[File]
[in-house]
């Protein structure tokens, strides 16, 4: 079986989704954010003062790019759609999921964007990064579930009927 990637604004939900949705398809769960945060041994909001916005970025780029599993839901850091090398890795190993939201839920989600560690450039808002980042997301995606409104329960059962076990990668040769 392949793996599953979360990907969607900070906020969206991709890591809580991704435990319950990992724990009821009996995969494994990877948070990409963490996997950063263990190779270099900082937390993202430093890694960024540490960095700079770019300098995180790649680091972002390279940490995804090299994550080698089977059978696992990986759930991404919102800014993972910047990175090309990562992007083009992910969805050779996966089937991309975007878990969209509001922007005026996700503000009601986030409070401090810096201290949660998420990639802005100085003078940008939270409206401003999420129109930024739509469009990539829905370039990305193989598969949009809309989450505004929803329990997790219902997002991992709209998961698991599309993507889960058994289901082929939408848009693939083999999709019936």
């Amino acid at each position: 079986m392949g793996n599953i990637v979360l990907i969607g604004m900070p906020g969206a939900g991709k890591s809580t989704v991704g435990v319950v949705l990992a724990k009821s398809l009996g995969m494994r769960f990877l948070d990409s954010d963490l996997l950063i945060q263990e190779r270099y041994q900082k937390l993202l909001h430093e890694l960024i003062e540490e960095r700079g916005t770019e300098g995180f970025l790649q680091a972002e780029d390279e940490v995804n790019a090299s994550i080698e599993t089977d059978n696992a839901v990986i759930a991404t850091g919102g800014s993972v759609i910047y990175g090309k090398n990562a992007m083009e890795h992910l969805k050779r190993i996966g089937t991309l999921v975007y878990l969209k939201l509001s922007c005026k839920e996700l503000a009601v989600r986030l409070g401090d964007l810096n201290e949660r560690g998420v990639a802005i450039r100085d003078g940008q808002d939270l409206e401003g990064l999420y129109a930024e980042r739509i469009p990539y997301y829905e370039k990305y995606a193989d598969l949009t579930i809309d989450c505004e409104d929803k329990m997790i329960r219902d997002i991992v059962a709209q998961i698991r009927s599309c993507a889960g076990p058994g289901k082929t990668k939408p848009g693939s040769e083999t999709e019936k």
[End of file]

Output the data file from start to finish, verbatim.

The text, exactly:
[in-house]
């Protein structure tokens, strides 16, 4: 079986989704954010003062790019759609999921964007990064579930009927 990637604004939900949705398809769960945060041994909001916005970025780029599993839901850091090398890795190993939201839920989600560690450039808002980042997301995606409104329960059962076990990668040769 392949793996599953979360990907969607900070906020969206991709890591809580991704435990319950990992724990009821009996995969494994990877948070990409963490996997950063263990190779270099900082937390993202430093890694960024540490960095700079770019300098995180790649680091972002390279940490995804090299994550080698089977059978696992990986759930991404919102800014993972910047990175090309990562992007083009992910969805050779996966089937991309975007878990969209509001922007005026996700503000009601986030409070401090810096201290949660998420990639802005100085003078940008939270409206401003999420129109930024739509469009990539829905370039990305193989598969949009809309989450505004929803329990997790219902997002991992709209998961698991599309993507889960058994289901082929939408848009693939083999999709019936």
């Amino acid at each position: 079986m392949g793996n599953i990637v979360l990907i969607g604004m900070p906020g969206a939900g991709k890591s809580t989704v991704g435990v319950v949705l990992a724990k009821s398809l009996g995969m494994r769960f990877l948070d990409s954010d963490l996997l950063i945060q263990e190779r270099y041994q900082k937390l993202l909001h430093e890694l960024i003062e540490e960095r700079g916005t770019e300098g995180f970025l790649q680091a972002e780029d390279e940490v995804n790019a090299s994550i080698e599993t089977d059978n696992a839901v990986i759930a991404t850091g919102g800014s993972v759609i910047y990175g090309k090398n990562a992007m083009e890795h992910l969805k050779r190993i996966g089937t991309l999921v975007y878990l969209k939201l509001s922007c005026k839920e996700l503000a009601v989600r986030l409070g401090d964007l810096n201290e949660r560690g998420v990639a802005i450039r100085d003078g940008q808002d939270l409206e401003g990064l999420y129109a930024e980042r739509i469009p990539y997301y829905e370039k990305y995606a193989d598969l949009t579930i809309d989450c505004e409104d929803k329990m997790i329960r219902d997002i991992v059962a709209q998961i698991r009927s599309c993507a889960g076990p058994g289901k082929t990668k939408p848009g693939s040769e083999t999709e019936k």